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The state of Apple: What’s at stake with the iPhone X unveiling

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Apple is flying higher than ever on the eve of its latest iPhone event, which remains the biggest tech circus in town. Yet while we think we know just about everything that will be announced, it’s the few details we don’t know that pose the greatest risk to Apple over the next year.

First, let’s start by recognizing the incredible year Apple is having. The company shrugged off a down year in FY 2016, its first in more than a decade, and has returned to growth this year. It did so thanks to the iPhone 7, its core product, proving it could continue to evolve the device enough to drive consumer upgrade interest.

But the company has also dramatically accelerated growth in its Services category. For a company that has shipped 1.2 billion iPhones in 10 years, and has enlarged the ecosystem of gadgets that surround it, this is a strong sign that it’s beginning to leverage that vaunted loyalty its customers have in a much more profound way.

Heading into the iPhone event, investors have seized on these strong indicators to drive Apple’s stock to new record highs day after day. That stock mirrors the grandiose expectations heading into the annual unveiling of new gadgets. It’s an event always weighted with such expectations, but even more so because it’s the 10th anniversary of the iPhone and it’s been three years since there was a truly radical change to the iPhone.

And this is the first concern: Have those expectations far outrun the reality of what Apple has in store?

The iPhone X, for instance, sounds like a remarkable device. But in pressing for advanced features, like an OLED screen to match rival Samsung, Apple seems to have created some problems for itself. The Wall Street Journal has reported there have been manufacturing issues. These seem to have forced Apple to make a trade-off, dropping Touch ID in favor of using facial recognition for unlocking the iPhone. It’s something that led Apple-watcher John Gruber to wonder if Apple is “rushing” the phone to market.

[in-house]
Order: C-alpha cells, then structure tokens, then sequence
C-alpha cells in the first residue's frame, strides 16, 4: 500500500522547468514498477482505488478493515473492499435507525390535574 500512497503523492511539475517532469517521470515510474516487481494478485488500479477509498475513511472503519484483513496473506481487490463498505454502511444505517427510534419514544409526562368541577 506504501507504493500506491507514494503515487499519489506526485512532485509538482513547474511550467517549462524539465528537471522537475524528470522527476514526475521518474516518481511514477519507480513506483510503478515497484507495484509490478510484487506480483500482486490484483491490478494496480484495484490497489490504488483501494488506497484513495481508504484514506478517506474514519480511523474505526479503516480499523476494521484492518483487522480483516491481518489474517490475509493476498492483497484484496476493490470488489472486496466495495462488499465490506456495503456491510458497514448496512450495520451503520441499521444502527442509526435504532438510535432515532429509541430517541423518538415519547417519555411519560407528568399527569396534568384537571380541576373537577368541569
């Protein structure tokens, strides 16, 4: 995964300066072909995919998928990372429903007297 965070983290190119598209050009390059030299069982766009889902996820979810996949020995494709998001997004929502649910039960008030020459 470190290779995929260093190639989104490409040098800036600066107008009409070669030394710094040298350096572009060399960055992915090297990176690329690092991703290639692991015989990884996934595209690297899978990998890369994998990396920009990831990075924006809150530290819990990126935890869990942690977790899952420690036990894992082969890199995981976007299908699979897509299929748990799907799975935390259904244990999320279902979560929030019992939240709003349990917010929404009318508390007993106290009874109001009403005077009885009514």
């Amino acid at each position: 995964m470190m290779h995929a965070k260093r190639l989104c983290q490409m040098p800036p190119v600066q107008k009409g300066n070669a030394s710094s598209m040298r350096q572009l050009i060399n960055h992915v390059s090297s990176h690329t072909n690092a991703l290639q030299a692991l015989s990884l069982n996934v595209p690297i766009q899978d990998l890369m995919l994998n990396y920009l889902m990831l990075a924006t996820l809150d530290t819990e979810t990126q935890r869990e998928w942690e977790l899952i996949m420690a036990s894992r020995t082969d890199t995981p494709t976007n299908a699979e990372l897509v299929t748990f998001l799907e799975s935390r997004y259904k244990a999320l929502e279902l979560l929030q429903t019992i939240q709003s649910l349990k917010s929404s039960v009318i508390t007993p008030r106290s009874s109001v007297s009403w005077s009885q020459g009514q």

“It all comes down to how good the facial recognition is,” Gruber wrote. “If it’s as fast, reliable, trustworthy, and convenient as Touch ID, then omitting Touch ID is a legitimate design choice. Forward progress on biometrics. If it’s worse than Touch ID in any meaningful way, it’s an inexcusable mistake.”

Beyond that, the iPhone X is damn expensive, reportedly at $1,000 or more. And those production issues could limit the company to making only 10,000 a day, according a note from KGI Securities analyst Ming-Chi Kuo obtained by MacRumors. Asking someone to pay a king’s ransom and then wait weeks or months to get their goodies is never a good recipe for pleasing customers. It also could crimp the company’s earnings in the critical holiday period.

Certainly the iPhone 8 and iPhone 8 Plus will have some nifty new features. But so far, reports don’t indicate any kind of dramatic new features that would be expected to set off an upgrade frenzy. We’ll see.

Of course, while reporters still refer to the annual gathering as the “iPhone event” for shorthand, much more will be discussed tomorrow. There’s a cellular Apple Watch coming that could be a game changer for smartwatches. There’s new AirPods. And Apple will probably unveil a 4K version of Apple TV, hoping to regain some lost ground in the home streaming device market. Plus, there should be some update on availability of its voice-activated HomePod speakers assistant announced this summer at its Worldwide Developers Conference.

Oh, and the company is in the middle of moving many of its employees into its new Apple Park headquarters. Which can be a headache and huge distraction for the rank and file.

All of this is A LOT to juggle, even for the world’s most valuable company. There was a time a few years back where Apple’s employees were so constrained, the company had to decide whether to work on iOS or macOS because it couldn’t do both at the same time. Clearly it can now, and then some. But it seems to be pushing the envelope on its own ability to massively multitask. The question is whether it can do all of these things at the same time, and do them up to Apple’s notoriously high standards.

This was a company that once boasted about wanting to do just a few things well. On top of all this, it’s no doubt working on all sorts of goodies in its labs.

Certainly investors believe the company is practically unstoppable at this point. But as always, the drama surrounding the event remains high. The risks as Apple evolves continue to expand.

And yet I’m pretty sure that Apple, which has thrived on proving the doubters wrong, wouldn’t want it any other way.

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